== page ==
With that understanding, look at those infographics again. How is it possible that skin color determines performance, outcomes, and your ultimate place in society? It boggles the mind and is just not possible - UNLESS - the 'race' is fixed.


This is just one example of a made-up game we're choosing to play. Yes, it is a choice, but we can decide to keep playing this game, play a different game, or create a new game.

Some may balk and say, "We don't have a choice, this is the way it is", and I say bullish*t. Either you're creating or co-creating your reality, or you're NOT.

To say, "this is the way it is", is creating the reality of what you already observe.

To say, "this is how it is now, and we can change this", is creating the reality of your imagination. Being victimized is one thing, remaining a victim is another.

You have a choice to repeat what you experience or create something new - observation or imagination. Stay in observation mode and you will mirror what you see, day in and day out. Options will be limited only to what you see, hear, smell, taste and touch. If you live in a certain area all your life then your culture, the rules you live by, and the world you experience will be similar to what others experience from that area.

If you choose imagination, then the paths and possibilities are endless. The game of life opens up and you're no longer limited to other people's creations. You have to still act on your imagination to make it happen. Living in your head doesn't count for much in this life.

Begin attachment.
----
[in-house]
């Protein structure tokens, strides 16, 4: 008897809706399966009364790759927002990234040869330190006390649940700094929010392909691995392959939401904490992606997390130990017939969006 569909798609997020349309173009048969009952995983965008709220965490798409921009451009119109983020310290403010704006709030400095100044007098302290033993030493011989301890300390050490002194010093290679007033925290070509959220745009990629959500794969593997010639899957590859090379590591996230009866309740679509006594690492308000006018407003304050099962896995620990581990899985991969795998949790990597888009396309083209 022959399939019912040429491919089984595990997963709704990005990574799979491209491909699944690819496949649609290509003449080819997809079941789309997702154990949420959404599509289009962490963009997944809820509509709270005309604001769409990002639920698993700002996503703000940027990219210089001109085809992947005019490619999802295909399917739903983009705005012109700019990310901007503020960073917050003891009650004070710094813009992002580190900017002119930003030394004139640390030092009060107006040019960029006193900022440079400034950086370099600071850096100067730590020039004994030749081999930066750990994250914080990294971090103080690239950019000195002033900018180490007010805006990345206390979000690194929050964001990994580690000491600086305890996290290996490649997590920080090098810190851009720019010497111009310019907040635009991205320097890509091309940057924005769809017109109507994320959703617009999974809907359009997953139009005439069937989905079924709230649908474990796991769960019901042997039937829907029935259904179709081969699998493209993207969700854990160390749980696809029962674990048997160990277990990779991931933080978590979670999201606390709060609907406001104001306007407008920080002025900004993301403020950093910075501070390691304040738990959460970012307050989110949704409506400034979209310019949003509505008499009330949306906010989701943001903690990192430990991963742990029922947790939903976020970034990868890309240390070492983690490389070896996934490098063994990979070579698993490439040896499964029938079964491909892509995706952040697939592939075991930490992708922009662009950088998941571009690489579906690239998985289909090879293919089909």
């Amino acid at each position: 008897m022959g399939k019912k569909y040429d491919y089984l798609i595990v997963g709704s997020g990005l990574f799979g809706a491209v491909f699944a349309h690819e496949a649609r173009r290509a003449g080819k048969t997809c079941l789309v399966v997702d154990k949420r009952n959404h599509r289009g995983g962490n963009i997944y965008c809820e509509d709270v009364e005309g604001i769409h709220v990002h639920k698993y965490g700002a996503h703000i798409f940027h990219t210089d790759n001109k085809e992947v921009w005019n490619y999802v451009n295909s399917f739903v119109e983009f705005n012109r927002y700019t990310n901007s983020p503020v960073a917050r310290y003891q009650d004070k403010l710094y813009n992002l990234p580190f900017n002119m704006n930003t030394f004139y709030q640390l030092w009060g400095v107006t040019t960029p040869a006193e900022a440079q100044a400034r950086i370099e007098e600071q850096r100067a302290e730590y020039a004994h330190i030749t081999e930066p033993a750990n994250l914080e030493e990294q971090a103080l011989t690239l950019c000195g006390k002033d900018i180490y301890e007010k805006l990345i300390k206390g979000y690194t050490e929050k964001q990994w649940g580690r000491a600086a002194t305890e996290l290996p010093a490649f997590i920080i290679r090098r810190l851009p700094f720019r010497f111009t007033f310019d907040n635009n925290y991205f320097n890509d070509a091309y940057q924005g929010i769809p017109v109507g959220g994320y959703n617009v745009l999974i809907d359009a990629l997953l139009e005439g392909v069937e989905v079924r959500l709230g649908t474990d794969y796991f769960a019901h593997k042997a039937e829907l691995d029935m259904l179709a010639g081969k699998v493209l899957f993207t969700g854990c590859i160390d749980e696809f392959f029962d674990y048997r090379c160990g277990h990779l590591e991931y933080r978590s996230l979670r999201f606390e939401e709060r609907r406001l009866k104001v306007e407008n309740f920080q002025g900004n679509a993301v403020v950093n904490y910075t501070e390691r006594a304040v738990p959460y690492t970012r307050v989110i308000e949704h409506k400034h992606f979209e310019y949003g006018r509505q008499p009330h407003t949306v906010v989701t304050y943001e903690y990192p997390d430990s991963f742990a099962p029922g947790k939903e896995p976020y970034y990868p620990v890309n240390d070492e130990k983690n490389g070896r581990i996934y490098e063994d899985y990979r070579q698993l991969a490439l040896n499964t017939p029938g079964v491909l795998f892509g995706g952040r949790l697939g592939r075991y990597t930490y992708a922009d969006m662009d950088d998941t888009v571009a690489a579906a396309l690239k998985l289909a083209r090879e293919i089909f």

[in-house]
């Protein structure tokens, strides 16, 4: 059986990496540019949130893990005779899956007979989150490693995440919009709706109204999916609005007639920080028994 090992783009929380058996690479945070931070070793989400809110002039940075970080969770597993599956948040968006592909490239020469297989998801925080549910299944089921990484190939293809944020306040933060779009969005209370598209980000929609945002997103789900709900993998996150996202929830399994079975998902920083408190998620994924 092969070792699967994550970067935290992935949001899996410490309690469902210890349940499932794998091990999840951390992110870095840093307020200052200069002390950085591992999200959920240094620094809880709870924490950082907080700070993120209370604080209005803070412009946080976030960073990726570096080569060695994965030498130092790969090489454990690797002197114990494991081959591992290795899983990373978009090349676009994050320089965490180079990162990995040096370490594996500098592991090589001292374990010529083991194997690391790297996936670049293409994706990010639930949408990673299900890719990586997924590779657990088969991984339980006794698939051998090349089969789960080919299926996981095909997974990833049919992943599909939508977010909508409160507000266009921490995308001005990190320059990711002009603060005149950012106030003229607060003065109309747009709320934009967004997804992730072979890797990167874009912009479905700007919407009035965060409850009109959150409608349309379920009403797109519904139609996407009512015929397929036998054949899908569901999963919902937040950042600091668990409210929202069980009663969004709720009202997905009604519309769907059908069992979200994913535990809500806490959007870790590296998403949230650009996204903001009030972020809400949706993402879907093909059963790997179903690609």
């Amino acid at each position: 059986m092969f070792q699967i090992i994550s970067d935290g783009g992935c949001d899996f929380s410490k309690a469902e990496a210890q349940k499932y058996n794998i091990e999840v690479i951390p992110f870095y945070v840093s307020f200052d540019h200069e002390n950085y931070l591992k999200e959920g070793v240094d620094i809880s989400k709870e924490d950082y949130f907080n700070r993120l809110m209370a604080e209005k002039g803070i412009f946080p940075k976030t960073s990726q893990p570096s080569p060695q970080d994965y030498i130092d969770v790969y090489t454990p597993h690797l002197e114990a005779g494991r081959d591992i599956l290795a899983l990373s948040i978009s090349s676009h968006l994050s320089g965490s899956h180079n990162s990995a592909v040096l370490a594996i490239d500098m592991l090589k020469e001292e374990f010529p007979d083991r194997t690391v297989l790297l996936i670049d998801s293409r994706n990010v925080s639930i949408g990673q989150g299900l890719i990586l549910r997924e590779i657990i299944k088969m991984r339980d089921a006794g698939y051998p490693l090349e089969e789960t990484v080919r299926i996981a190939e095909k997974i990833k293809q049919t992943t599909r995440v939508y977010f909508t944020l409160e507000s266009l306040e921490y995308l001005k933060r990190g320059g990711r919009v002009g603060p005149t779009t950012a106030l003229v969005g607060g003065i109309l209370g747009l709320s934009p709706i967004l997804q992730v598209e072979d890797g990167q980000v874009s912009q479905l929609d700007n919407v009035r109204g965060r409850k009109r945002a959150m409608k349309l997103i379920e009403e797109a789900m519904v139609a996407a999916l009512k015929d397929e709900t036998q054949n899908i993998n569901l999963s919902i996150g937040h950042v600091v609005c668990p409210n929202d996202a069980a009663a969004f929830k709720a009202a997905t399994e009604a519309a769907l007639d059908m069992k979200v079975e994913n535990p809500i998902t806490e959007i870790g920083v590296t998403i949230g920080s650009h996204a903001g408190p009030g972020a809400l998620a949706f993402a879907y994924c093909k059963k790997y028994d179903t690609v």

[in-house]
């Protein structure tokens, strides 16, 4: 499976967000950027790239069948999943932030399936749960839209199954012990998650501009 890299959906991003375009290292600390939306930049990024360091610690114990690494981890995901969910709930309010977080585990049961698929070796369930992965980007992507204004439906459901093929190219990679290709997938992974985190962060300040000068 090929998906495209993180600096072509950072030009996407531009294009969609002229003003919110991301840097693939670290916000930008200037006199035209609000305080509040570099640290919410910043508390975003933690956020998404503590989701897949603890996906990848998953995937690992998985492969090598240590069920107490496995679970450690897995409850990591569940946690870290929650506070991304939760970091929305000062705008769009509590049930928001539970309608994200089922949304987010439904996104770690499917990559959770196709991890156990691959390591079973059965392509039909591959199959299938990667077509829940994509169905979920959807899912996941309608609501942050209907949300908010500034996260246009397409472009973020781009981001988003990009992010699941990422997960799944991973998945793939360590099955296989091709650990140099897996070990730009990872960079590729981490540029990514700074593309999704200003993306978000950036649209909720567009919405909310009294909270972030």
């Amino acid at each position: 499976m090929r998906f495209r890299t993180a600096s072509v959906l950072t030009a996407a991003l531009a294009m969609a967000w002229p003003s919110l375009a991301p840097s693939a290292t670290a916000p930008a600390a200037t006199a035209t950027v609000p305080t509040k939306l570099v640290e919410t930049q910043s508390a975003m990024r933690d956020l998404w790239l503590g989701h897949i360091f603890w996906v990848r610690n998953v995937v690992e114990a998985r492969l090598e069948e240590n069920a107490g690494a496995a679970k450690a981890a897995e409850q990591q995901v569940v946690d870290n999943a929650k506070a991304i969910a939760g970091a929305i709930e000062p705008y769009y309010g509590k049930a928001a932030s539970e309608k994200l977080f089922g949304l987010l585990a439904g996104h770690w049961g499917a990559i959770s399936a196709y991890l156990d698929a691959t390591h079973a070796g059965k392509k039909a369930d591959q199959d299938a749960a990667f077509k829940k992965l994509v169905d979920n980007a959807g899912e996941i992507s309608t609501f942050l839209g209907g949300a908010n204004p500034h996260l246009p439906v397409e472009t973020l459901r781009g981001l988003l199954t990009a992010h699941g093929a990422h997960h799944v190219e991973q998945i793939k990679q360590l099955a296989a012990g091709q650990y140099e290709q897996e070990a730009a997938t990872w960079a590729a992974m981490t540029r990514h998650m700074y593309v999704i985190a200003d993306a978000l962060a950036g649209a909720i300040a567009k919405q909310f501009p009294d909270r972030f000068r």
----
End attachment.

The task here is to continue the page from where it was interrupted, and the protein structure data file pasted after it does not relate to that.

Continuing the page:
My opportunity

I'm creating a new game for myself. Here's what I know so far:

  • I want to work and have relationships with people that energize, support, and 'get' me
  • I want to do work that's meaningful, makes me look forward to it, and challenges me to bring my 'A' game everyday
  • I want to live in full self-expression, totally being myself, and put myself in situations that bring out my best qualities

I'm sure I'll add more bullets later, but three is enough for now. These three bullets alone cause me to reflect on my current state, and make me question the work I spend most of my time doing, the quality of impact I'm having, as well as my current lifestyle.

I will look at myself deeply over the next few days and will be making some tough decisions soon.

Either I can continue to recreate what I have already experienced, with the same players, in similar settings, and familiar story lines...


I can begin to create an entirely new life for myself, one that really inspires me to grab the chance to create a new culture of work, and realize the opportunity to live life on my terms, not somebody else's creation.